“We see the same events through different lenses. We live in the same country but in different worlds.”
—Ted Koppel, British-born American broadcast journalist
Image of Ted Koppel from Wikipedia.org
When Ted Koppel speaks, people usually listen.
As a 42-year veteran of ABC News, he became the anchor and managing editor of ABC News Nightline in 1980 — one of the most honored broadcasts in television history.
As a member of the Broadcasting Hall of Fame, Ted has won every major broadcasting award, including 40 Emmys. In the United States, he has received over 20 honorary degrees from well-regarded universities.
How are you and others seeing current events? Where are your lenses the same or considerably different from others in your communities? Where are people treating one another like aliens from different worlds? What are the answers to help us come together as one country?
What steps can we all take to be a more united country? Ted Koppel might suggest we start with a new pair of lenses to look for all the things that unite us.
“You have to decide what kind of difference you want to make.”
—Jane Goodall, English primatologist and anthropologist
Image from NeverApart
Jane Goodall is an English primatologist and anthropologist, considered to be the world’s foremost expert on chimpanzees.
Her 50-something years work in conservation and animal welfare issues was acknowledged in 2002, when she was named a United Nations Messenger of Peace.
Jane’s life work has been captured in dozens of books, and her many documentaries. There is even a 2002 TED talk about what separates us from chimpanzees. In it, she joyfully entertained the audience with her passion, authenticity, and purposeful adventures.
What purposeful difference have, can you, and will you make in your various communities? What would you like people to say upon your passing, to acknowledge and celebrate your contribution to the world?
“If you think you are too small to make a difference, try sleeping with a mosquito.”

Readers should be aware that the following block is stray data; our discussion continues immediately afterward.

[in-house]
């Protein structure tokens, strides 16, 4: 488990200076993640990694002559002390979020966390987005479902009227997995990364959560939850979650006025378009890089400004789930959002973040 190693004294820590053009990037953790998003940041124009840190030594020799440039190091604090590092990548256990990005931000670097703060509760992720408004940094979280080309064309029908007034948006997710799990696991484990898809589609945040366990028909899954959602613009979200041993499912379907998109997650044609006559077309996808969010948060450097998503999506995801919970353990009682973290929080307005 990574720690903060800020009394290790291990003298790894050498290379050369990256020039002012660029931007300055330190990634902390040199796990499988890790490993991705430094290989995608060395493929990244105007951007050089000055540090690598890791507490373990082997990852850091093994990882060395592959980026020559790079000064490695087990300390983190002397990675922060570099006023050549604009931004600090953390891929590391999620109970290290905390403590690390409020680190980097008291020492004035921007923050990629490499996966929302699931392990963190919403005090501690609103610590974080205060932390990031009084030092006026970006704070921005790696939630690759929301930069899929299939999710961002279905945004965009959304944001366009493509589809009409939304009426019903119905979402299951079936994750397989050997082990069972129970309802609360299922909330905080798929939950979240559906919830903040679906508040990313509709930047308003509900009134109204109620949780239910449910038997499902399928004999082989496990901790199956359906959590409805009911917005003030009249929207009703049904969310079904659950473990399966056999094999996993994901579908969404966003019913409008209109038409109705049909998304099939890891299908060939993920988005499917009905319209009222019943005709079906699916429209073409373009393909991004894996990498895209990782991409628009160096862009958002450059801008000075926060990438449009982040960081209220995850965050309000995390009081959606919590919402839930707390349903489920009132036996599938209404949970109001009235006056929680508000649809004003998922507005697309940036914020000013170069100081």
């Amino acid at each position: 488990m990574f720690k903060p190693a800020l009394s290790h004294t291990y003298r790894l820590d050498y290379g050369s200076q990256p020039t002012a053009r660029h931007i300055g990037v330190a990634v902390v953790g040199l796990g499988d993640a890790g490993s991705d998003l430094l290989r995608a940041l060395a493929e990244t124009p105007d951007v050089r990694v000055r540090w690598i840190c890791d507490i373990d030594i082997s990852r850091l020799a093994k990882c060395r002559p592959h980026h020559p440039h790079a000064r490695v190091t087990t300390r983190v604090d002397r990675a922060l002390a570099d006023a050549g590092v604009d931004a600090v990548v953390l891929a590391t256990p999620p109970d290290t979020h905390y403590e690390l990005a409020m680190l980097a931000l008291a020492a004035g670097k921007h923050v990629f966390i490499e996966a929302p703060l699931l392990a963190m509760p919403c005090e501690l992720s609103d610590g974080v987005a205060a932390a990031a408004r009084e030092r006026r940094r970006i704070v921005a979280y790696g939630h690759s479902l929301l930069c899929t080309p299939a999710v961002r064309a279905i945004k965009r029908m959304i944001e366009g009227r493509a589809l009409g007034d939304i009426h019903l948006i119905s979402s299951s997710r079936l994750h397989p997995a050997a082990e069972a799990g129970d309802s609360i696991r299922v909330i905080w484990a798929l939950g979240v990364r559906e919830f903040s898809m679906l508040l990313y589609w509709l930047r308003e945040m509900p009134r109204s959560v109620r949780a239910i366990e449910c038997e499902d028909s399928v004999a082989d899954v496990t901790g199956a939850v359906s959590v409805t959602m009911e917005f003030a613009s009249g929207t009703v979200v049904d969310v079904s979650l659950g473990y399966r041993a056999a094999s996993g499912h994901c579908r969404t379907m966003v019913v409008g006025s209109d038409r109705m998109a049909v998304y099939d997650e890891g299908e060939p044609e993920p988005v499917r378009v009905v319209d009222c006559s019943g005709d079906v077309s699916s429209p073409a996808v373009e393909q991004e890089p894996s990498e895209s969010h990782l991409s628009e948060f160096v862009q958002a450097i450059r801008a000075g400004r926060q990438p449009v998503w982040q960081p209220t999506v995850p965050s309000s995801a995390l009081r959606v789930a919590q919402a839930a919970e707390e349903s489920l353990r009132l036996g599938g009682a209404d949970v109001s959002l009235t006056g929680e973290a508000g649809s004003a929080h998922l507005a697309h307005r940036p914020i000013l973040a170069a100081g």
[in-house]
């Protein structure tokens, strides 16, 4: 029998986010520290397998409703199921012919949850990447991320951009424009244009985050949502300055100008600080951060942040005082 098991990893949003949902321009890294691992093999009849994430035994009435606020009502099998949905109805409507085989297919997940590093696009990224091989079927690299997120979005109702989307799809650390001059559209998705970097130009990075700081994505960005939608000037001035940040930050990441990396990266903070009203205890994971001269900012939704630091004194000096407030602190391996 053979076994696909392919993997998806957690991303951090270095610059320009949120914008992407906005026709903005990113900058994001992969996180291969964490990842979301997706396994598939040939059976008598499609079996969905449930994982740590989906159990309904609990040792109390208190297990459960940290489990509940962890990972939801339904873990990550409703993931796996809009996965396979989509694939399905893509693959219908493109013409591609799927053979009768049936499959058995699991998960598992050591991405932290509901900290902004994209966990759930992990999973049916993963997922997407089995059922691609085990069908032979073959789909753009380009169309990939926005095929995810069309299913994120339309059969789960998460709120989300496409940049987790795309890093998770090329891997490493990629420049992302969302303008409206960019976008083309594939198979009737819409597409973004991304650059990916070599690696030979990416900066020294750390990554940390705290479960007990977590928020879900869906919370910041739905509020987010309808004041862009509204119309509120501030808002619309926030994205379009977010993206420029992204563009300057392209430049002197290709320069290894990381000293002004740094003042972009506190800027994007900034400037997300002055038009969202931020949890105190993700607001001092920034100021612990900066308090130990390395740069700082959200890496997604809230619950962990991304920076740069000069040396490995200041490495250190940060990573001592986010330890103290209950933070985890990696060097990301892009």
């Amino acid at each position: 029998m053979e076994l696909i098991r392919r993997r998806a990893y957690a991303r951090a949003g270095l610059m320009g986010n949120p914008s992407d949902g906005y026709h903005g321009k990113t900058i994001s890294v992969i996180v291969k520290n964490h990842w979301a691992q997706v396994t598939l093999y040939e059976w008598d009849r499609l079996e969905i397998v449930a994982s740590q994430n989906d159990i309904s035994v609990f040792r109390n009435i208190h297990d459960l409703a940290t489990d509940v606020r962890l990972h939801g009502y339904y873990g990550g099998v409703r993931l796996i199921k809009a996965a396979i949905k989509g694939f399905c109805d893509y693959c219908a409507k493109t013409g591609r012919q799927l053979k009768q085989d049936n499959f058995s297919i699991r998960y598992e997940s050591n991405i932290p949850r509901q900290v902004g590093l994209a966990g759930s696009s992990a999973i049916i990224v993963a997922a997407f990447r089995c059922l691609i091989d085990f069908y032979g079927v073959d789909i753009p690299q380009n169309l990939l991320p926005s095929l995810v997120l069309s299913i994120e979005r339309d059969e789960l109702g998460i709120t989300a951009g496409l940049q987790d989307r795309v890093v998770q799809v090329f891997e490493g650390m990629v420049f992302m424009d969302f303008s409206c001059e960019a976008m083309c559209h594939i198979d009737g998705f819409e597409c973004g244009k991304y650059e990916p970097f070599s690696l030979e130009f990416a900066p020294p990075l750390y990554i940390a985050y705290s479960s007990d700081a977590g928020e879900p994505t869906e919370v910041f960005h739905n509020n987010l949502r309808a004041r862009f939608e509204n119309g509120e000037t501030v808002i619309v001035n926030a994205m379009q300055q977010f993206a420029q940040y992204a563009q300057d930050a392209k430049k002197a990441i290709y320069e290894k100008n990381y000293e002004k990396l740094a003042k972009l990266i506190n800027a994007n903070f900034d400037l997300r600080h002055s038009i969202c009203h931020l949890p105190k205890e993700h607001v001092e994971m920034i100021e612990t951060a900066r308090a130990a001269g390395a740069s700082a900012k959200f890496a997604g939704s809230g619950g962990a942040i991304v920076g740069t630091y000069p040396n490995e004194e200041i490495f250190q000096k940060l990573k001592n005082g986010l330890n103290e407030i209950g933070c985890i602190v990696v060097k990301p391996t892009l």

—Dalai Lama XIV
Image from Flickr by ASCOM Prefeitura de Votuporanga
Did you know that the mosquito is the deadliest creature on the planet? More people have died by the mosquito’s transmission of diseases such as Malaria than all other poisonous, carnivorous, or other dangerous creatures combined.
How much influence have these tiny pests had on your enjoyment of a summer evening, or in an attempt to get a good night’s sleep in a tent?
How can you reduce or eliminate your limited views of yourself and become far more intentional and courageous to make a bigger difference in your world?
How can you bring your own positive bite into your communities, to spread more of the good things in life?
“I alone cannot change the world, but I can cast a stone across the waters to create many ripples.”
Image from clipartfest
The world is a pretty big place, and we are each but one of over seven billion passengers on this beautiful blue marble.
Given this perspective, it is common for most of us, on many occasions, to feel small, limited, and maybe somewhat insignificant. Who am I, or who are we, as individuals, to make a lasting and significant change or difference? Yet that is exactly what we do each day in our families, our neighborhoods, our workplaces, and our extended communities.
How can and will you create more positive ripples in your communities in the future?
“Give ‘em the Pickle.”
-Bob Farrell, American motivational speaker
Bob Farrell, Author of “Give ’em the Pickle!”
About a month ago, while traveling to a coaching conference, I received a pearl of advice from a flight attendant with whom I had shared The Quotable Coach daily blog.
She mentioned that the airline loves positive, affirming thinking, and that I should consider looking into today’s quote.
Turns out, “Give ‘em the pickle” is all about exemplary customer service and going the extra mile to create customer evangelists, and optimal loyalty. This is especially important given the almost unlimited choices people have as consumers.
Check out this short YouTube video. Ask and answer this question, for yourself and your organization: What represents that special, tasty pickle you can offer to more fully satisfy and delight your customers? What about those in your personal worlds?